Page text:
The latest figures on homelessness are shocking. Between April and June, over 15,000 households were classed as homeless, a 10% rise on the same time last year. That means more families, and more children, struggling to put a roof over their heads.
In the past year alone, almost 19,000 private renters were left without a home after being evicted – the highest number on record.
When we think of homelessness, the first picture that comes to mind is usually someone sleeping on the streets. It’s not hard to see why – rough sleeping has doubled since 2010, and shot up by 30% this year. But what we see is often just the tip of the iceberg. A hidden homelessness’ crisis is emerging, with a sharp rise in the number of people being forced to live in temporary accommodation, like overcrowded hostels and cheap B&Bs.
As more men, women and children are left to face the danger and uncertainty of homelessness, the government is increasingly under pressure. From slashed housing benefit to social housing shortages, their actions are being blamed for the current crisis.
Local councils appear to be in contradiction with each other over how to best address the problem. Rushcliffe Council in Nottinghamshire made the news recently for introducing £100 spot fines for rough sleepers, but, in contrast, a St Mungo’s report found that homeless people are being told by some councils that they must sleep rough before they can get help.
So what can the government do? We’ve seen two announcements from them recently, which suggest that the latest rise in homelessness and the pressure applied by charities and campaigners have motivated them to act.
The first is the announcement of a new £40 million homelessness prevention programme. This aims to enable local authorities to pilot new initiatives to tackle homelessness and provide targeted support for rough sleepers.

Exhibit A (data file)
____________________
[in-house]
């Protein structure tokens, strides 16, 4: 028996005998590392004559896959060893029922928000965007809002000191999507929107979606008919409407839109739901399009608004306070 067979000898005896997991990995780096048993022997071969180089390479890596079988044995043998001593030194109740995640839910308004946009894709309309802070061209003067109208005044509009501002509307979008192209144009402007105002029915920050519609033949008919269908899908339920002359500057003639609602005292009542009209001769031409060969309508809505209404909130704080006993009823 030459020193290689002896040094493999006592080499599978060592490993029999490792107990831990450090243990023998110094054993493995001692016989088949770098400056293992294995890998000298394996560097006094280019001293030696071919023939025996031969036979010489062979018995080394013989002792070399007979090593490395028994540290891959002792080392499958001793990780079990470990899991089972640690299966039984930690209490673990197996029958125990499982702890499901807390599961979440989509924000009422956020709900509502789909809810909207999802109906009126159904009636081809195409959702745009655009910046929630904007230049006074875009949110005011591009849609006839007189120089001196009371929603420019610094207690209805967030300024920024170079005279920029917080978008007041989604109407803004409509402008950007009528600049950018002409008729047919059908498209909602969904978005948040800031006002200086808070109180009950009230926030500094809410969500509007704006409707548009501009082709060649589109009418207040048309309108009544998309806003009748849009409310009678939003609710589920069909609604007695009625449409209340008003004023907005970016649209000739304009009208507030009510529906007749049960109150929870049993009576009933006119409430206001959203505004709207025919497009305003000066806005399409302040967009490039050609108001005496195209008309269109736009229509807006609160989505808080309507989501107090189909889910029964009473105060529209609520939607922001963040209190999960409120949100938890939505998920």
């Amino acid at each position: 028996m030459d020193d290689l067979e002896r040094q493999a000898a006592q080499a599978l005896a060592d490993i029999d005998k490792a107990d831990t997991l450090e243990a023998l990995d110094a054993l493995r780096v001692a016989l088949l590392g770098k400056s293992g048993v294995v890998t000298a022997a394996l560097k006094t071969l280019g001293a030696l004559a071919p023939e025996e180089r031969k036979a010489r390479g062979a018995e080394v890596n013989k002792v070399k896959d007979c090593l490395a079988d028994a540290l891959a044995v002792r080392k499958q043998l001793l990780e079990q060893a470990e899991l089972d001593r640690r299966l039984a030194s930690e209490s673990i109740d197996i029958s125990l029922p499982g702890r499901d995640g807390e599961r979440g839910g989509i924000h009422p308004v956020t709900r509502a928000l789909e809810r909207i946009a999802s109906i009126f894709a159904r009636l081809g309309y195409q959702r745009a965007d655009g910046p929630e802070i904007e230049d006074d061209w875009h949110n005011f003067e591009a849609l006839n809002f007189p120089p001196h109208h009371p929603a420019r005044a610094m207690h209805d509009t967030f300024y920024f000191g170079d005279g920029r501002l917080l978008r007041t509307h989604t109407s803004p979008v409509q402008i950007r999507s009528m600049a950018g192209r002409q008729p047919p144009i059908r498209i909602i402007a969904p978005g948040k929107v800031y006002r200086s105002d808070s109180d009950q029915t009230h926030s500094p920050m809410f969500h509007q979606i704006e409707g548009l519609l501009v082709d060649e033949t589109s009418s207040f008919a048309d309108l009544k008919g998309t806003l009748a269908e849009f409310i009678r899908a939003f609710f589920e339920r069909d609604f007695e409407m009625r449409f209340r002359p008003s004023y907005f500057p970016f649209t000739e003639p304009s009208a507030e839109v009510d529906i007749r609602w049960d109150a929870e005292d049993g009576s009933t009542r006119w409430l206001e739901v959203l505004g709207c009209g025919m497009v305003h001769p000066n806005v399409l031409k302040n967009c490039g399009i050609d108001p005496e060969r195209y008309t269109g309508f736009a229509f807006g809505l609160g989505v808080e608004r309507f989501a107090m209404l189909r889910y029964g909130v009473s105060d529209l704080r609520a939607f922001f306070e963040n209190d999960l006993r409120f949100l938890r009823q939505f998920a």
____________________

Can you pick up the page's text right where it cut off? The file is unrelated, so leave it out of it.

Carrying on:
The second is that they have pledged their support for the Homelessness Reduction Bill, which again aims to prevent homelessness happening and gives councils more responsibility to help those at risk. The Bill was put forward by a backbencher, Bob Blackman MP, but gained momentum when charities campaigned hard for the Bill to succeed in Parliament. It recently passed its second reading – its first major hurdle – and the government has promised to cover any extra costs that arise for councils as a result.
Time will tell about the impact these announcements have on the rise in homelessness. What we know for sure is that the need to tackle this problem has never been more urgent. A recent report by Shelter warned that the government is set to miss its own housebuilding target by more than 250,000 – a slowdown caused by Brexit. And, as a recent BBC documentary powerfully showed, an entire generation of young people are at risk of having no place to call home’.
LandAid welcomes the government’s announcements, particularly the emphasis on preventing homelessness happening in the first place. Our projects are working to tackle the root causes of this problem and ensure that young people have the support and training to live independently. At this time of crisis, we know that every action matters – the more we pull together to address this problem, the greater difference we can make.